At thirty, I wonder
for the first time where

my childhood went; why I didn’t
for the longest time have words
to describe things done

surreptitiously to me: yet I
am good at summaries and speed

reading; also I know how to gut
and butterfly a fish. I look
sometimes in the mirror above

the bathroom sink to run the tip
of my index finger under my lip,

feeling for the ridge on the gum
where the shard from an old tooth
once sat, rootless, gathering

stench. Of this, I am not afraid:
at night before bed, fingers dig

to loosen the sliver from
its sheath, until one day it
gives up and the mouth floods

with a vinegar taste. That seems
so long ago. Now, past fifty, I want

only to walk lightly on all the powdered
snow while yellow lights come on: first
one side of the street, then the other.


In response to Via Negativa: Balancing act.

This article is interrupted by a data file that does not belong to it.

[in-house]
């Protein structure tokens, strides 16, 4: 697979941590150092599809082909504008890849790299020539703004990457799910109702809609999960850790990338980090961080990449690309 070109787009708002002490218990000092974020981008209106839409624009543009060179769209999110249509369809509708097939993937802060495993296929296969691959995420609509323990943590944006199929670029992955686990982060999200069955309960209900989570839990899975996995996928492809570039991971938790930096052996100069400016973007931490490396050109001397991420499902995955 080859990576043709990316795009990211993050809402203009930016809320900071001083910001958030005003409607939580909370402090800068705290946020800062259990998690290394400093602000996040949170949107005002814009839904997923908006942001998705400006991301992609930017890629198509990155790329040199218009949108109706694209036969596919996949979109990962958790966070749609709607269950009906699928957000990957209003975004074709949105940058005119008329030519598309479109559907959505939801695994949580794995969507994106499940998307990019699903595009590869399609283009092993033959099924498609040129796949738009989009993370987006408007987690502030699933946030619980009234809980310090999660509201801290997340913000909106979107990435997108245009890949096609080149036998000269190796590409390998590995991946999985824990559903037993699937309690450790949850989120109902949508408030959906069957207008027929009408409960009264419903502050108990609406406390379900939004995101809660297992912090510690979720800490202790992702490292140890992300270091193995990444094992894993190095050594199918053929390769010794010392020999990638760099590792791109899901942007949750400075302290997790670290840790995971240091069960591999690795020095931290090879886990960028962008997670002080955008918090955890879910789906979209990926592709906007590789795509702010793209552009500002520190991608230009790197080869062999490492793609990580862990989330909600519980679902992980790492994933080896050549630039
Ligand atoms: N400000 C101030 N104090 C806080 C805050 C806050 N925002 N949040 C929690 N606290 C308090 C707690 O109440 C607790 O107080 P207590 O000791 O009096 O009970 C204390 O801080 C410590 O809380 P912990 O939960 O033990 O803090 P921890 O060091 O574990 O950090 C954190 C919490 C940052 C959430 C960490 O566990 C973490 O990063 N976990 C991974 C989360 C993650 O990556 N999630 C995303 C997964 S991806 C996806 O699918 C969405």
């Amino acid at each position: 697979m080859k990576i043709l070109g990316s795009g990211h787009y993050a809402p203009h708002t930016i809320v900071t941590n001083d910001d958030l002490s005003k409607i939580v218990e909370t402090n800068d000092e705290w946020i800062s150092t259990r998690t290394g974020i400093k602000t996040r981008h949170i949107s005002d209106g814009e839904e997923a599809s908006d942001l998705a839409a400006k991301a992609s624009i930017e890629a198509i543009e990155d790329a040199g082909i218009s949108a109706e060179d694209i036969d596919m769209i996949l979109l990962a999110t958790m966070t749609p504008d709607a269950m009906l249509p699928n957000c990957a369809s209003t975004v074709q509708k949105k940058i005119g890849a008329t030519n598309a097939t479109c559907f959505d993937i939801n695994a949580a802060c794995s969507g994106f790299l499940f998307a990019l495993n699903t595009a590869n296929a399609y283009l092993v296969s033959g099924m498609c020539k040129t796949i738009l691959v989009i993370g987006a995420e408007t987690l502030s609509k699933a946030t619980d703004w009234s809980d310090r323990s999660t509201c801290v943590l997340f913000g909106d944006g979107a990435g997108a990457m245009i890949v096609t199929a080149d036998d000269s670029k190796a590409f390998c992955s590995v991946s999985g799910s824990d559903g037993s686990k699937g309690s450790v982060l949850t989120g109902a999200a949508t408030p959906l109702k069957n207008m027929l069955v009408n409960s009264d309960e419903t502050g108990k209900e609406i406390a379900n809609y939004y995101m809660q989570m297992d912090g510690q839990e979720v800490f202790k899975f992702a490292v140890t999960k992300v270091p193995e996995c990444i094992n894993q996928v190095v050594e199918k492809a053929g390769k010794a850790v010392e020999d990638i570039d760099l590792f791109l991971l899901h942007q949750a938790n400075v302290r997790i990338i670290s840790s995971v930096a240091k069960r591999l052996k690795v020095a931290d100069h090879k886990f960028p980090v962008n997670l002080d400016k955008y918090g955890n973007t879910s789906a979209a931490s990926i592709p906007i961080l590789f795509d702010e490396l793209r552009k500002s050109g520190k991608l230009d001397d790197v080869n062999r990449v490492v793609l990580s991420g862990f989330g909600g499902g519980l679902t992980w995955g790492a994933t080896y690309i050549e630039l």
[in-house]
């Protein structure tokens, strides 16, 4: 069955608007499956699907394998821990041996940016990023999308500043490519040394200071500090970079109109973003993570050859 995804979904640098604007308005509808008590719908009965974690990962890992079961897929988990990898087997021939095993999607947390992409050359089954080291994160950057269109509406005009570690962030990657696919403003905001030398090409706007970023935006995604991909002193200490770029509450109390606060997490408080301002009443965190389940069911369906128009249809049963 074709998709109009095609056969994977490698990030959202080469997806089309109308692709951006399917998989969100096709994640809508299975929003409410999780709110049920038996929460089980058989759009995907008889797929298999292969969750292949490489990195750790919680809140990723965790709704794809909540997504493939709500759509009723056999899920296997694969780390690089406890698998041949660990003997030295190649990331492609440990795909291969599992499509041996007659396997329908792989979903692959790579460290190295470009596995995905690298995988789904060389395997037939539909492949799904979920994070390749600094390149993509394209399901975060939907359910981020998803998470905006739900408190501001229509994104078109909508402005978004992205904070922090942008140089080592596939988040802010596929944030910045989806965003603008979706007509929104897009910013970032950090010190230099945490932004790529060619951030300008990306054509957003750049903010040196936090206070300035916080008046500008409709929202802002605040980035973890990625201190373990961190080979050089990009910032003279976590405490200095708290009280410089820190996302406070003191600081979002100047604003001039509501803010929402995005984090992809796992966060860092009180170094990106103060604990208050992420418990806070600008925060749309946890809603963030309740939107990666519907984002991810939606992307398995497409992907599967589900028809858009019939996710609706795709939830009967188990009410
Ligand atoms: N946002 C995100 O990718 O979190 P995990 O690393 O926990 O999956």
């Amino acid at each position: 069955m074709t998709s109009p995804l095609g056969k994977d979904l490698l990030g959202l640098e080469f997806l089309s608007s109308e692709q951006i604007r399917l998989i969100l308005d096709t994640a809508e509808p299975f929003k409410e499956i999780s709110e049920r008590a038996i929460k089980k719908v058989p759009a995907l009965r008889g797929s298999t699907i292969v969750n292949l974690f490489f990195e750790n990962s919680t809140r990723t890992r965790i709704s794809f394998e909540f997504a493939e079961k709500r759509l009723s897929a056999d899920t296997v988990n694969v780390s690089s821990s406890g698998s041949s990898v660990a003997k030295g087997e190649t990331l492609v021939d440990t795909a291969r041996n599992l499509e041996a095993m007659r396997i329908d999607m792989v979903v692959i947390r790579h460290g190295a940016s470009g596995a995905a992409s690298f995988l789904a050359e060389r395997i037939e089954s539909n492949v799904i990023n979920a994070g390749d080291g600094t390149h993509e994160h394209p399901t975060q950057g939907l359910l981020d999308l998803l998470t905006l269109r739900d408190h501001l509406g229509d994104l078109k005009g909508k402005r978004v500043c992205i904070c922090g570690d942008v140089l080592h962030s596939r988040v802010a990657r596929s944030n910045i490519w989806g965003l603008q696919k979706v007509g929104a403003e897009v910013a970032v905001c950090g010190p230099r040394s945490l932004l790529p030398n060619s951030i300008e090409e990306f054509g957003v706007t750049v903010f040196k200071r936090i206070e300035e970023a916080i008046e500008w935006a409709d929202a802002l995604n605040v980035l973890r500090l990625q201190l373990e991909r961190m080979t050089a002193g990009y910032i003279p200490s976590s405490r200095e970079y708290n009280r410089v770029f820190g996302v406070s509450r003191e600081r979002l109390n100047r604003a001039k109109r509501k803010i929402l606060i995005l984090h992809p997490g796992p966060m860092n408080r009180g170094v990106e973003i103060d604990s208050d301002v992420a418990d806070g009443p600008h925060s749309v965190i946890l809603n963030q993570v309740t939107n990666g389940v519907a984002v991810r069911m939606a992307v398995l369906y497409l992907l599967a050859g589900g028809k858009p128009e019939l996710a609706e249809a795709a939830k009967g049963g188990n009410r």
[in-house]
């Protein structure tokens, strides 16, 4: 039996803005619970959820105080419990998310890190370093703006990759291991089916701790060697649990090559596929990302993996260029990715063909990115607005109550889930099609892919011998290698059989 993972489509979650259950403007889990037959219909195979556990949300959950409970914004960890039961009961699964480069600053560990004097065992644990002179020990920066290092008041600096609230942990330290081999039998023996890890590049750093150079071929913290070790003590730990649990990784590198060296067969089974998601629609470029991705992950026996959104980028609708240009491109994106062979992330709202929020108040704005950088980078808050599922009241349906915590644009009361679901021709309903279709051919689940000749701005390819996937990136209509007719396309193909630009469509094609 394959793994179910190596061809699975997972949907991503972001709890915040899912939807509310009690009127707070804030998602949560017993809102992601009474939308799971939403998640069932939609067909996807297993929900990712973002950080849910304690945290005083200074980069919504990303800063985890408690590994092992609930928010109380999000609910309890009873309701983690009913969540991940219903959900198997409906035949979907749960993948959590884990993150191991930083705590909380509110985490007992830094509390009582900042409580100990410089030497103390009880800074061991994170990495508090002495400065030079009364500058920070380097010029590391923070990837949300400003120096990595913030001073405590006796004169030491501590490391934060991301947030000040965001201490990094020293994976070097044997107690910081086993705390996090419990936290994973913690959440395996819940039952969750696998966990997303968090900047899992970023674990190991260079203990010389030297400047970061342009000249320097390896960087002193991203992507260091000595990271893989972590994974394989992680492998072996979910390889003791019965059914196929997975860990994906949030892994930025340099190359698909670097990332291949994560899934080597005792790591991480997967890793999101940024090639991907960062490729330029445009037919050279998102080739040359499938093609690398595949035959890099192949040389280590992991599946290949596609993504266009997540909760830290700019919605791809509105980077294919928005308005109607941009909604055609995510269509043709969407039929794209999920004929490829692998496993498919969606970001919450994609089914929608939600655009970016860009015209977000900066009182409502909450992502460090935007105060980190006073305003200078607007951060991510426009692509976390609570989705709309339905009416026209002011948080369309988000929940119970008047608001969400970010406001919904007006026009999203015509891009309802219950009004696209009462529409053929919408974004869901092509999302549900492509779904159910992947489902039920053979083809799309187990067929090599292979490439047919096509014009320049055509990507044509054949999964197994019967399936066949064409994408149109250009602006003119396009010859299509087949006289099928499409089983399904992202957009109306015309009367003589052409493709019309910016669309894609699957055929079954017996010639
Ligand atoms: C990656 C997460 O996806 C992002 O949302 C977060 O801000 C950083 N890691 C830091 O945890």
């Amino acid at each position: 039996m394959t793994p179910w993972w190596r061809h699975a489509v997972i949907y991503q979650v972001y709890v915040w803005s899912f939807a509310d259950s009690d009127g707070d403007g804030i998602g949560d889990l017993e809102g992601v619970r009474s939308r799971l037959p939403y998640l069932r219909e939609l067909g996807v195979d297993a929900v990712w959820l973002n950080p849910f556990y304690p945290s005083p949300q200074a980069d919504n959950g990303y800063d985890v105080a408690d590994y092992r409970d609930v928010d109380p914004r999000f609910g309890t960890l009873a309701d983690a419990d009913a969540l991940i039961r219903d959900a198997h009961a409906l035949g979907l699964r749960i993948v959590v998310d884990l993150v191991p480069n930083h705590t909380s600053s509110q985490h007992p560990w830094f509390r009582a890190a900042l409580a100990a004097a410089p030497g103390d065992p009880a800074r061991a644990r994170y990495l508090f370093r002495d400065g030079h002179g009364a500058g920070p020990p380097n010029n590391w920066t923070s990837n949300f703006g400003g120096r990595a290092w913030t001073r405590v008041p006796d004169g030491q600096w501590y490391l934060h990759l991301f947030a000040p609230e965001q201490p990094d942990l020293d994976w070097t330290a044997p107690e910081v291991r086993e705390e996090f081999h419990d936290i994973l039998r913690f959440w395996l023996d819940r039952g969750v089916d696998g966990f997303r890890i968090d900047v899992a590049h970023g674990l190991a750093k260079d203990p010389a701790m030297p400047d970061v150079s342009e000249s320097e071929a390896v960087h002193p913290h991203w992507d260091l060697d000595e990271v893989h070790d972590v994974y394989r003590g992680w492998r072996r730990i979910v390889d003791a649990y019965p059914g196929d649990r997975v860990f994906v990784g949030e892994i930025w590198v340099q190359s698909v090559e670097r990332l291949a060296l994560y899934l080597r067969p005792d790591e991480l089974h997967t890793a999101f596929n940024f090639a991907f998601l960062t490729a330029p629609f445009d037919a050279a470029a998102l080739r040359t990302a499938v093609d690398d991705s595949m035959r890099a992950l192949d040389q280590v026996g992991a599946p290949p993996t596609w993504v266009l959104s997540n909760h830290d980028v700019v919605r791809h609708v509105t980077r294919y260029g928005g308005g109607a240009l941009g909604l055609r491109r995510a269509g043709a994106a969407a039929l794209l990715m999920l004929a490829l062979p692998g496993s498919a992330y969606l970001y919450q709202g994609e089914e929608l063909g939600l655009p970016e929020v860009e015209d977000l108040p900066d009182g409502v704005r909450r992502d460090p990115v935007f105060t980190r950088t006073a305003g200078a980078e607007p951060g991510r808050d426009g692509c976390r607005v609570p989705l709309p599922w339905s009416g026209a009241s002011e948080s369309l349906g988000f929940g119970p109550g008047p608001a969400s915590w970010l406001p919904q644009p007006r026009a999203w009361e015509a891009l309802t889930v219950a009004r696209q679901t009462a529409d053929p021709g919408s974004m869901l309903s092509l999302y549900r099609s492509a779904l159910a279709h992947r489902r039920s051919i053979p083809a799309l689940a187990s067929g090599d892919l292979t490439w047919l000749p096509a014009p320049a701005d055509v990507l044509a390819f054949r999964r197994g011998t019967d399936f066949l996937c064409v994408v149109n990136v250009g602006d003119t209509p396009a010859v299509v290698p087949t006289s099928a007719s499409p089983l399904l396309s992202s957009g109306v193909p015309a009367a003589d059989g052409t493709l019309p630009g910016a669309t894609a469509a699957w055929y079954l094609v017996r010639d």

Poet Luisa A. Igloria (Poetry Foundation web page, author webpage ) is the winner of the 2015 Resurgence Prize (UK), the world’s first major award for ecopoetry, selected by former UK poet laureate Sir Andrew Motion, Alice Oswald, and Jo Shapcott. She is the author of What is Left of Wings, I Ask (2018 Center for the Book Arts Letterpress Chapbook Prize, selected by Natasha Trethewey); Bright as Mirrors Left in the Grass (Kudzu House Press eChapbook selection for Spring 2015), Ode to the Heart Smaller than a Pencil Eraser (Utah State University Press, 2014 May Swenson Prize), Night Willow (Phoenicia Publishing, 2014), The Saints of Streets (University of Santo Tomas Publishing House, 2013), Juan Luna’s Revolver (2009 Ernest Sandeen Prize, University of Notre Dame Press), and nine other books. She is a member of the core faculty of the MFA Creative Writing Program at Old Dominion University which she directed from 2009-2015. In 2018, she was the inaugural Glasgow Distinguished Writer in Residence at Washington and Lee University. When she isn’t writing, reading, or teaching, she cooks with her family, knits, hand-binds books, and listens to tango music.

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